democracy

International Socialist Review editor Ahmed Shawki reports from Cairo on the latest mass protests against Hosni Mubarak--and what the future holds for Egypt's uprising. This was first posted on February 2 at www.socialistworker.org . More coverage: Links International Journal of Socialist Renewal Al Jazeera live streaming from Egypt on the rising Live blogging by the Angry Arab
AlJazeera.net reported on January 29 that new protests had erupted in the Middle Eastern nation of Yemen, which sits at the bottom of the Arab peninnsular, demanding an end to the regime of President Ali Abdullah Saleh. The site reported on January 28 that thousands had also taken to the streets in anti-government protests in Jordan, with people angry over price rises and unemployment. On January 29, AlJazeera.net wrote on Yemen:
In a move that took most people by surprise, Tasmanian Labor Premier David Bartlett resigned on January 23. Deputy premier Lara Giddings was sworn in the next day as the first female premier of the state. Giddings will also keep her position as Treasurer. Bartlett announced his decision with a message on his Facebook page that said: “To all my Facebook friends and contributors. I have decided to step down as premier and leader of the Labor Party.” He said his reason was that he wanted more time to be a better father to his children.
Thousands of people marched through the streets of Istanbul on January 19 to commemorate the fourth anniversary of the killing of journalist and human rights activist Hrant Dink. Dink’s murder symbolises the rising wave of nationalism and chauvinism in Turkey in recent years. Dink was an Armenian-Turkish journalist, human rights activist and a prominent member of his community. He was 51-years-old when he was murdered by a 17-year-old right-wing assassin on January 19, 2007 — gunned down outside the office of Agos, a bilingual newspaper that he edited in Istanbul.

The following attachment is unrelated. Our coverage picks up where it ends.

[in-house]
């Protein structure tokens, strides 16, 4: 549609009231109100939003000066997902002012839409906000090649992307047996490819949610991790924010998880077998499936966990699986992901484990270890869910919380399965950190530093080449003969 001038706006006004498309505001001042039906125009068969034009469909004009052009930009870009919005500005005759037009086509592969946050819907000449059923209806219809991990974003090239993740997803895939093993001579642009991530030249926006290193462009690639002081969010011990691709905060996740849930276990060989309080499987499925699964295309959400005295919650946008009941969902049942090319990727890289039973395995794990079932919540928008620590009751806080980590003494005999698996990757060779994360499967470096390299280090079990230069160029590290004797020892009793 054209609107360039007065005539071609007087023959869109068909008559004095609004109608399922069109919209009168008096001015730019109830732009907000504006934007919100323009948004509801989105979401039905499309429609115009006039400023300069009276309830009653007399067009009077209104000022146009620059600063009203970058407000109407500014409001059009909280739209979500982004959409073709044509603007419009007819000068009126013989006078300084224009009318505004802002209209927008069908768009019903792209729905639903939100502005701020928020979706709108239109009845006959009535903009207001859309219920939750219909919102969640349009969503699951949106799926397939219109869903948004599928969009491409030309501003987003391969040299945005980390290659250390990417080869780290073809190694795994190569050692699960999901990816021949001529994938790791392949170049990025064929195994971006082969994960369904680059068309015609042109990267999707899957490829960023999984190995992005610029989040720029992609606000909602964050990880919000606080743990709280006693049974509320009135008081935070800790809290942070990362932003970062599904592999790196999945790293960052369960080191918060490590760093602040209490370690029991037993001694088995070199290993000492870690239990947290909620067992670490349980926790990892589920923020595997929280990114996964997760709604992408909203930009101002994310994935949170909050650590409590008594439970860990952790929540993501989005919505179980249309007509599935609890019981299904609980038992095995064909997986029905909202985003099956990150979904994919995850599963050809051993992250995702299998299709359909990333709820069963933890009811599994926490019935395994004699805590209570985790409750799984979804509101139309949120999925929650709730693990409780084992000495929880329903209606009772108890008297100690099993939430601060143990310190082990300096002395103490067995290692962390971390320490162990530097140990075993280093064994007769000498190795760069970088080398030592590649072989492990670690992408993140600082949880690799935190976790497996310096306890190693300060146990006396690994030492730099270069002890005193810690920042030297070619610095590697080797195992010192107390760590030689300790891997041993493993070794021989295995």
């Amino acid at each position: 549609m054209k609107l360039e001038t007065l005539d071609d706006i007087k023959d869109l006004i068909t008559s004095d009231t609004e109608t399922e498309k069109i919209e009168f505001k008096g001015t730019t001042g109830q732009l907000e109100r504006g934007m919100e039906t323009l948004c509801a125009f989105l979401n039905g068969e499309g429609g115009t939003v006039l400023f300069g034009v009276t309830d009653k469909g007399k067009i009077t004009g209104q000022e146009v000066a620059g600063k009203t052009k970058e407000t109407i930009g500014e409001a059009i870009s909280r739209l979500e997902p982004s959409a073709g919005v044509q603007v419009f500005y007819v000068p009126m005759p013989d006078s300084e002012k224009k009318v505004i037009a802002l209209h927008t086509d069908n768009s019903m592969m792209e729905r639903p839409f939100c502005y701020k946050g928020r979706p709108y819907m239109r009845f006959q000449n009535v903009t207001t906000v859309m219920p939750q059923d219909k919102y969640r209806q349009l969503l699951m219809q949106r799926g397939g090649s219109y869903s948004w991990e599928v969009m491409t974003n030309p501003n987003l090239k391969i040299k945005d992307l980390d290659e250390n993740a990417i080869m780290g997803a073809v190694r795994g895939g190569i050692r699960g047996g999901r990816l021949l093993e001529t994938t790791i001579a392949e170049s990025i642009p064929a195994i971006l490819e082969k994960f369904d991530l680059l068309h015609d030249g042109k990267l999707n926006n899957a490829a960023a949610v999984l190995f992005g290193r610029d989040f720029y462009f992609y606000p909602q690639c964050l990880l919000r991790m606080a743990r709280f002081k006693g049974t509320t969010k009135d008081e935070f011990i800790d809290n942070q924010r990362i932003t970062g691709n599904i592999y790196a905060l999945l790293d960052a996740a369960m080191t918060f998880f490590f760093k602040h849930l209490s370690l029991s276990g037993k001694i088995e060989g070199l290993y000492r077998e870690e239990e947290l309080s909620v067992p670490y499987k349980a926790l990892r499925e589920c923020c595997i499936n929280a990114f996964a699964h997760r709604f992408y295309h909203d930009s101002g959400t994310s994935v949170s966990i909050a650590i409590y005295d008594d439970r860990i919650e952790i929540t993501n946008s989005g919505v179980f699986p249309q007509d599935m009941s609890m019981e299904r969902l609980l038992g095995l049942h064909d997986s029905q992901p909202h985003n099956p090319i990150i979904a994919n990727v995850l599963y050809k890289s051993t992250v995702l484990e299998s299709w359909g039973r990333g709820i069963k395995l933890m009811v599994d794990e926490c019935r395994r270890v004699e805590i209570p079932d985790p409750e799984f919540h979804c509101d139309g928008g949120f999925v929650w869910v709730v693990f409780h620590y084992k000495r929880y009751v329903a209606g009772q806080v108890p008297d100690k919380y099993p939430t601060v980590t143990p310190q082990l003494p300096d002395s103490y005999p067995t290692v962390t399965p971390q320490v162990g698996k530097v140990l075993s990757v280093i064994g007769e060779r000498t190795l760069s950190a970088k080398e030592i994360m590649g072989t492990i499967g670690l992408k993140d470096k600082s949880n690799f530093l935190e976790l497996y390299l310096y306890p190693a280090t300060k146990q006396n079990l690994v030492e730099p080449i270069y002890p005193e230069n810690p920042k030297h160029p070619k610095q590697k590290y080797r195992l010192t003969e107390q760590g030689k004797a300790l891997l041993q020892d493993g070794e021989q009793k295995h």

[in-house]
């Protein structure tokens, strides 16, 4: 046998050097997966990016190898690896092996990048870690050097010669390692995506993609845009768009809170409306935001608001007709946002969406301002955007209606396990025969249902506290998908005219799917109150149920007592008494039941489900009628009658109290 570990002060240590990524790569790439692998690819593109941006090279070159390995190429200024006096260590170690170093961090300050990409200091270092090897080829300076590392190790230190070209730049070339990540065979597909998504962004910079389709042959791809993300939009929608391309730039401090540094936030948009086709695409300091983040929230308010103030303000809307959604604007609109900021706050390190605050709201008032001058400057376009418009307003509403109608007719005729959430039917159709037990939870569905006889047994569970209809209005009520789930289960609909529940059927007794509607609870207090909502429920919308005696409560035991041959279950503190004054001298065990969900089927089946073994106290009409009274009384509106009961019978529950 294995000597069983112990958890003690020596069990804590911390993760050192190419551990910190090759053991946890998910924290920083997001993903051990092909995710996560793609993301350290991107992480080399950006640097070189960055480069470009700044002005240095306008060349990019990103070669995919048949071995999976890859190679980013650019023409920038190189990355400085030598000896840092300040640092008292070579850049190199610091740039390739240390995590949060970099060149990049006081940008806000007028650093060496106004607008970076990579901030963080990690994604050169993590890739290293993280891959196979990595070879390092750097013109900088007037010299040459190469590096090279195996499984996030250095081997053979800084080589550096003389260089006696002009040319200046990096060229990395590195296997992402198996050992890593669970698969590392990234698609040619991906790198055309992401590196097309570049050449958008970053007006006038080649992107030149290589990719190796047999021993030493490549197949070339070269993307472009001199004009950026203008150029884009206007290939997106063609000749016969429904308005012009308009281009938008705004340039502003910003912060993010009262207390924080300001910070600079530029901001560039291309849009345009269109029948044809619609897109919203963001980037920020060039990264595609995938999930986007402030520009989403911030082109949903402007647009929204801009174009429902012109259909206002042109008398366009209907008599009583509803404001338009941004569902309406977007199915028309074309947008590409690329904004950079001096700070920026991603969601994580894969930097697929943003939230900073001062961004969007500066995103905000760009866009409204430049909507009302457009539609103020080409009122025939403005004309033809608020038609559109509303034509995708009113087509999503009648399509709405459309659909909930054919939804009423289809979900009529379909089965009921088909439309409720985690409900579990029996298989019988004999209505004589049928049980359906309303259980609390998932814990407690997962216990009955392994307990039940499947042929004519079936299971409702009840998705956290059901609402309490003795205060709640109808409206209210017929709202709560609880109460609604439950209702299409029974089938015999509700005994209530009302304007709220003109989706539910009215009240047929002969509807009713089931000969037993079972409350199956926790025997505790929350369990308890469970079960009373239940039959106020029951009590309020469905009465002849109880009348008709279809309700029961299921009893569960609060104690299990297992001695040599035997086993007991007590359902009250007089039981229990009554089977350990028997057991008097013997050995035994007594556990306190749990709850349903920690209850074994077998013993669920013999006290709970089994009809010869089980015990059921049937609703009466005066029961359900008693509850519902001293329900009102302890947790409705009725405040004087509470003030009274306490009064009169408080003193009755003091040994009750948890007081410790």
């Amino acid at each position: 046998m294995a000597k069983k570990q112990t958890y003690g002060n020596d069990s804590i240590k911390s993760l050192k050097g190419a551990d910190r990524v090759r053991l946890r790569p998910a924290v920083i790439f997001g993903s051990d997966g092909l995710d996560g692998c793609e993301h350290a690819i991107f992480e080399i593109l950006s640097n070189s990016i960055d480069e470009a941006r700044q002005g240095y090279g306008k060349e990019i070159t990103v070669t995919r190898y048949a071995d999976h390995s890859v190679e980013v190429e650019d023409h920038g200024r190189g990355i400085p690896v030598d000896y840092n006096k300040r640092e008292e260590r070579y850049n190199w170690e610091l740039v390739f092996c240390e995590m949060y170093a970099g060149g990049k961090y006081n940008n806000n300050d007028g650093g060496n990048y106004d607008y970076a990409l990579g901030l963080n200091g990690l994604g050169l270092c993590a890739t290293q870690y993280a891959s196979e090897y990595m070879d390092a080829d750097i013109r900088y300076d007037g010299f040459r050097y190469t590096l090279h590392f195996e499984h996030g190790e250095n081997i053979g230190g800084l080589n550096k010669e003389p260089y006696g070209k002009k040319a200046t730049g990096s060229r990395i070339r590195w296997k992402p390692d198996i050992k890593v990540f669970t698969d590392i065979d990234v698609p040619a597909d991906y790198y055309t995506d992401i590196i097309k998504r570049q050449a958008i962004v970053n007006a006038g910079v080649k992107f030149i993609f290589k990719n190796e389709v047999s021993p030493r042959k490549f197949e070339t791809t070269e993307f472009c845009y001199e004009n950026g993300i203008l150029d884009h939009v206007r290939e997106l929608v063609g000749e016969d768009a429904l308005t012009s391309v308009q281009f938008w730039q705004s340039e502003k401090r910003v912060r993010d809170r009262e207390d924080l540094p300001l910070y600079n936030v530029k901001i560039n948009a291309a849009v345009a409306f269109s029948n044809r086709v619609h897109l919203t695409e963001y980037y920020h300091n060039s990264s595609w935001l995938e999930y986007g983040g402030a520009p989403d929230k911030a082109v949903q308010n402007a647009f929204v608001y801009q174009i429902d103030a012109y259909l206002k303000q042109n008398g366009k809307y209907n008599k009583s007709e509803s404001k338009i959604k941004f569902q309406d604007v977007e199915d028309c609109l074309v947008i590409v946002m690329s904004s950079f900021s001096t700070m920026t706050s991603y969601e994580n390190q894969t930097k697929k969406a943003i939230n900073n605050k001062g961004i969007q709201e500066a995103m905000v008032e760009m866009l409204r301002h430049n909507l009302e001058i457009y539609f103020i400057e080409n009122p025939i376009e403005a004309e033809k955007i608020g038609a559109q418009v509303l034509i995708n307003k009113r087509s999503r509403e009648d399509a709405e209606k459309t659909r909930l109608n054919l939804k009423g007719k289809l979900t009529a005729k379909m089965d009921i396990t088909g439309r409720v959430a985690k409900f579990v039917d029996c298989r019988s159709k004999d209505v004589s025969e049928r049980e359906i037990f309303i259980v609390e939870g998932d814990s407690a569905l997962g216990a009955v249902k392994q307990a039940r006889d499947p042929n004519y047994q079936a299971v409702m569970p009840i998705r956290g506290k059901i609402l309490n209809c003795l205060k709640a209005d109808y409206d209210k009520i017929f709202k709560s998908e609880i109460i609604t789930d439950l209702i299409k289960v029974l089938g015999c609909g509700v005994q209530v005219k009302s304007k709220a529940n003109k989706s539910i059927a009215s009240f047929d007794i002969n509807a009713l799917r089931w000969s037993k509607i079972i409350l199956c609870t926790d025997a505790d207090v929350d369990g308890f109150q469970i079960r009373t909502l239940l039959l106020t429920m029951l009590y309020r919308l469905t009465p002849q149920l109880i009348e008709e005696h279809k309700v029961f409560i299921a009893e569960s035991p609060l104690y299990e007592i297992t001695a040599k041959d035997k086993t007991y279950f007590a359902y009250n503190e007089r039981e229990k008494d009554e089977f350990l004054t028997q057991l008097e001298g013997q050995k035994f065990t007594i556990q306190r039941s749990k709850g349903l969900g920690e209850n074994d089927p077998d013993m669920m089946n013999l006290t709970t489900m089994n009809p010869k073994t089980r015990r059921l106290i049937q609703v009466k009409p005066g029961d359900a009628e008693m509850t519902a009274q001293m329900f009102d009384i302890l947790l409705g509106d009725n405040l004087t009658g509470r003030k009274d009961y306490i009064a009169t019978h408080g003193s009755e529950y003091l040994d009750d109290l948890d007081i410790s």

About 40 people attended a ‘Hands off WikiLeaks’ rally held in Franklin Square, Hobart on January 29. Speakers from the Greens, the Socialist Alliance, the Secular Party, Young Libertarians and unaligned individuals addressed the rally. They called on the Australian government to support Julian Assange, defend WikiLeaks and support the right to free speech and freedom of information.
“Haiti’s infamous dictator ‘Baby Doc’ Duvalier, returned to his country this week, while the country's first elected President, Jean-Bertrand Aristide, is kept out”, Mark Weisbrot wrote in the January 20 Huffington Post. “These two facts really say everything about Washington’s policy toward Haiti, and our government's respect for democracy in that country and in the region.”
The trials of the creator of WikiLeaks, Julian Assange, and of international terrorist Luis Posada Carriles began with less than a 24-hour difference on January 10 and 11. One took place in London and the other in El Paso, Texas. While the champion of freedom of information, Assange, was being accused by US officials of the very serious crime of terrorism, the confessed terrorist, Posada, was simply tried for immigration law violations.
Venezuela’s president Hugo Chavez has passed a series of laws to help people affected by floods, including big investment in new housing. Venezuelanalysis.com said on January 20: “Venezuela’s President Hugo Chavez issued a law-decree on Tuesday to address ‘rights and justice’ of the roughly 125,000 Venezuelans made homeless during last year’s record-setting rains and floods.” Chavez said the “Law for Dignified Refuge” would serve to “institutionalise” the concept of a “dignified and human refuge” and establish the responsibilities of the government.
Ongoing mass demonstrations, strikes and riots have rocked Egypt since January 25. Tens of thousands of people took to the streets in national protests on January 25 to demand an end to the United States-backed dictatorship of Hosni Mubarak. The regime has responded with brutality. By January 30, the media had reported at least 100 people had been killed. The regime has responded to the unrest by shutting down the internet — a key organising tool of the protests — across the country.

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